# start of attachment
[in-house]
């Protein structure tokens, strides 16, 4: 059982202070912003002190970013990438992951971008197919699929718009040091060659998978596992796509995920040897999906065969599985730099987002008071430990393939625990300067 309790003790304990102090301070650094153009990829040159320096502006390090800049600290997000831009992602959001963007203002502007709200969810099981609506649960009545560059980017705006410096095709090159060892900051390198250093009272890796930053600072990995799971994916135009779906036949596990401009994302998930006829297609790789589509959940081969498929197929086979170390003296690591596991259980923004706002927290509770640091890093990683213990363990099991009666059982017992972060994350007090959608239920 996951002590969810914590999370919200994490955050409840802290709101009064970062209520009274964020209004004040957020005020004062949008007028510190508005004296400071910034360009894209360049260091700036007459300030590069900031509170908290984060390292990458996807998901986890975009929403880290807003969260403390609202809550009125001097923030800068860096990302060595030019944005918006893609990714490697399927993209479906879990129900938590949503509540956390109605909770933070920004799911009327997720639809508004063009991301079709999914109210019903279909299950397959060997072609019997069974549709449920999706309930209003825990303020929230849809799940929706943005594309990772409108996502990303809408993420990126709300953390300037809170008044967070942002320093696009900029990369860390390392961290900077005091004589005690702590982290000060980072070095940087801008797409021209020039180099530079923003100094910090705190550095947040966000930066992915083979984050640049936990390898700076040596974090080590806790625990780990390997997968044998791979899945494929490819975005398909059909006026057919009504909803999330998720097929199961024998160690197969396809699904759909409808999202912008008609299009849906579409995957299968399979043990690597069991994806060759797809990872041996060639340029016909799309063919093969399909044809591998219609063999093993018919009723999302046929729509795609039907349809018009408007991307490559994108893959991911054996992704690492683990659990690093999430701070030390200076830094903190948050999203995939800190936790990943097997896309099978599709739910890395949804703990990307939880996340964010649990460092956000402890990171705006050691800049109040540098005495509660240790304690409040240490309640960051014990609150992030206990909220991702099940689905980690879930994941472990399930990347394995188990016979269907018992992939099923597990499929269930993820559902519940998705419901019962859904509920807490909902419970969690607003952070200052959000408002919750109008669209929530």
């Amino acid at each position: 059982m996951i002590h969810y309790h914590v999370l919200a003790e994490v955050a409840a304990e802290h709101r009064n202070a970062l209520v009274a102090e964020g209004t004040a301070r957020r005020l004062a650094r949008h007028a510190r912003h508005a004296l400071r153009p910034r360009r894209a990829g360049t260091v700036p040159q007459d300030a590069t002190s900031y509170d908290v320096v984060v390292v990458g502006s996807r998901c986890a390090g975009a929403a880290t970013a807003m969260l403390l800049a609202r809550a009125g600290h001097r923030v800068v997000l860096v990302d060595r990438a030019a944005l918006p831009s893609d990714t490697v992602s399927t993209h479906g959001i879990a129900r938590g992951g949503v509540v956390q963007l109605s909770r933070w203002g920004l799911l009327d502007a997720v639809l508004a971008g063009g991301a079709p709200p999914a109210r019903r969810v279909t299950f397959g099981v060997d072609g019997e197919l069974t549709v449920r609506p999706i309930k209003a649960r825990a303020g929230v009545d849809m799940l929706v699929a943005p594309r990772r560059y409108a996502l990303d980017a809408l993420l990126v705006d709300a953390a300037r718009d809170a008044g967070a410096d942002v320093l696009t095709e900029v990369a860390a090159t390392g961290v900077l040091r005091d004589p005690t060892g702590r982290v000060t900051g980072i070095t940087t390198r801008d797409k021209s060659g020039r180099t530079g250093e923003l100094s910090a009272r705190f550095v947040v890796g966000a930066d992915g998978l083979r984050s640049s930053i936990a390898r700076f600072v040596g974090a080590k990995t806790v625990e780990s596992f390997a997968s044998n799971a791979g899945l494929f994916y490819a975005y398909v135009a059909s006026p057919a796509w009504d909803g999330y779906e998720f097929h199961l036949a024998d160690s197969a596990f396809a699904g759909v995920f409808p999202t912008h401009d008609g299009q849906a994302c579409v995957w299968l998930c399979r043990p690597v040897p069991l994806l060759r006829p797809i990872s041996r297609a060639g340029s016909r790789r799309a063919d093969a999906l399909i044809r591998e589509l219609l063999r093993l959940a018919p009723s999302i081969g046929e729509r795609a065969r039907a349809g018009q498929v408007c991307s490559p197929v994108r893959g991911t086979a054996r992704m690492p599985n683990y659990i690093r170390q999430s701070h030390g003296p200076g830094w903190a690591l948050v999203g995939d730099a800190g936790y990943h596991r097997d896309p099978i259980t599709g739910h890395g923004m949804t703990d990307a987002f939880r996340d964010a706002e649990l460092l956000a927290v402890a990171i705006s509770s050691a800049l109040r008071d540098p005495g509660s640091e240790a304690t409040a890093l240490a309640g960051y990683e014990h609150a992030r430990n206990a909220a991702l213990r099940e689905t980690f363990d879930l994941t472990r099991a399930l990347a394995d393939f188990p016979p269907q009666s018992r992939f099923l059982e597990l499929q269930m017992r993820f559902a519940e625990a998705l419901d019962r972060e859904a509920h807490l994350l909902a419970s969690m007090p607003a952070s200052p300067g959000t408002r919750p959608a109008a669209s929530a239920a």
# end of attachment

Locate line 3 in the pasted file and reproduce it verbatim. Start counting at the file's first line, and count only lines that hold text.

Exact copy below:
């Amino acid at each position: 059982m996951i002590h969810y309790h914590v999370l919200a003790e994490v955050a409840a304990e802290h709101r009064n202070a970062l209520v009274a102090e964020g209004t004040a301070r957020r005020l004062a650094r949008h007028a510190r912003h508005a004296l400071r153009p910034r360009r894209a990829g360049t260091v700036p040159q007459d300030a590069t002190s900031y509170d908290v320096v984060v390292v990458g502006s996807r998901c986890a390090g975009a929403a880290t970013a807003m969260l403390l800049a609202r809550a009125g600290h001097r923030v800068v997000l860096v990302d060595r990438a030019a944005l918006p831009s893609d990714t490697v992602s399927t993209h479906g959001i879990a129900r938590g992951g949503v509540v956390q963007l109605s909770r933070w203002g920004l799911l009327d502007a997720v639809l508004a971008g063009g991301a079709p709200p999914a109210r019903r969810v279909t299950f397959g099981v060997d072609g019997e197919l069974t549709v449920r609506p999706i309930k209003a649960r825990a303020g929230v009545d849809m799940l929706v699929a943005p594309r990772r560059y409108a996502l990303d980017a809408l993420l990126v705006d709300a953390a300037r718009d809170a008044g967070a410096d942002v320093l696009t095709e900029v990369a860390a090159t390392g961290v900077l040091r005091d004589p005690t060892g702590r982290v000060t900051g980072i070095t940087t390198r801008d797409k021209s060659g020039r180099t530079g250093e923003l100094s910090a009272r705190f550095v947040v890796g966000a930066d992915g998978l083979r984050s640049s930053i936990a390898r700076f600072v040596g974090a080590k990995t806790v625990e780990s596992f390997a997968s044998n799971a791979g899945l494929f994916y490819a975005y398909v135009a059909s006026p057919a796509w009504d909803g999330y779906e998720f097929h199961l036949a024998d160690s197969a596990f396809a699904g759909v995920f409808p999202t912008h401009d008609g299009q849906a994302c579409v995957w299968l998930c399979r043990p690597v040897p069991l994806l060759r006829p797809i990872s041996r297609a060639g340029s016909r790789r799309a063919d093969a999906l399909i044809r591998e589509l219609l063999r093993l959940a018919p009723s999302i081969g046929e729509r795609a065969r039907a349809g018009q498929v408007c991307s490559p197929v994108r893959g991911t086979a054996r992704m690492p599985n683990y659990i690093r170390q999430s701070h030390g003296p200076g830094w903190a690591l948050v999203g995939d730099a800190g936790y990943h596991r097997d896309p099978i259980t599709g739910h890395g923004m949804t703990d990307a987002f939880r996340d964010a706002e649990l460092l956000a927290v402890a990171i705006s509770s050691a800049l109040r008071d540098p005495g509660s640091e240790a304690t409040a890093l240490a309640g960051y990683e014990h609150a992030r430990n206990a909220a991702l213990r099940e689905t980690f363990d879930l994941t472990r099991a399930l990347a394995d393939f188990p016979p269907q009666s018992r992939f099923l059982e597990l499929q269930m017992r993820f559902a519940e625990a998705l419901d019962r972060e859904a509920h807490l994350l909902a419970s969690m007090p607003a952070s200052p300067g959000t408002r919750p959608a109008a669209s929530a239920a």